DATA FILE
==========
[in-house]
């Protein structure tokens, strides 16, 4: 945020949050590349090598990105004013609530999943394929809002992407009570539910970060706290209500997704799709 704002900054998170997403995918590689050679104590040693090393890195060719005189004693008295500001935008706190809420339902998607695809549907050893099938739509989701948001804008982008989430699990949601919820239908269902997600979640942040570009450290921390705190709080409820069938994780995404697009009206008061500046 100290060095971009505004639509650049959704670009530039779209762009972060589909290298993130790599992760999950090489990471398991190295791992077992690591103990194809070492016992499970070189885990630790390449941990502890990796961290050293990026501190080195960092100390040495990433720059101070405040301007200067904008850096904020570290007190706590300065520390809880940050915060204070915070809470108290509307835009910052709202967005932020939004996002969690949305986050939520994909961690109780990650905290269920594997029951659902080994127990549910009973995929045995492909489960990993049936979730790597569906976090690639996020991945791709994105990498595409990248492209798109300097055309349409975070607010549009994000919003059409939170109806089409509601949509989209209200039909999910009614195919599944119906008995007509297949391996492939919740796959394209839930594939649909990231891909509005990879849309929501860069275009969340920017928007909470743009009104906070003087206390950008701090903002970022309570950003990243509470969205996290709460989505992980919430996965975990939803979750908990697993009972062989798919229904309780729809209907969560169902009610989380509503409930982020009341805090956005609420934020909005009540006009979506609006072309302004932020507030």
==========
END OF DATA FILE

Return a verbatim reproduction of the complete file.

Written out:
[in-house]
């Protein structure tokens, strides 16, 4: 945020949050590349090598990105004013609530999943394929809002992407009570539910970060706290209500997704799709 704002900054998170997403995918590689050679104590040693090393890195060719005189004693008295500001935008706190809420339902998607695809549907050893099938739509989701948001804008982008989430699990949601919820239908269902997600979640942040570009450290921390705190709080409820069938994780995404697009009206008061500046 100290060095971009505004639509650049959704670009530039779209762009972060589909290298993130790599992760999950090489990471398991190295791992077992690591103990194809070492016992499970070189885990630790390449941990502890990796961290050293990026501190080195960092100390040495990433720059101070405040301007200067904008850096904020570290007190706590300065520390809880940050915060204070915070809470108290509307835009910052709202967005932020939004996002969690949305986050939520994909961690109780990650905290269920594997029951659902080994127990549910009973995929045995492909489960990993049936979730790597569906976090690639996020991945791709994105990498595409990248492209798109300097055309349409975070607010549009994000919003059409939170109806089409509601949509989209209200039909999910009614195919599944119906008995007509297949391996492939919740796959394209839930594939649909990231891909509005990879849309929501860069275009969340920017928007909470743009009104906070003087206390950008701090903002970022309570950003990243509470969205996290709460989505992980919430996965975990939803979750908990697993009972062989798919229904309780729809209907969560169902009610989380509503409930982020009341805090956005609420934020909005009540006009979506609006072309302004932020507030």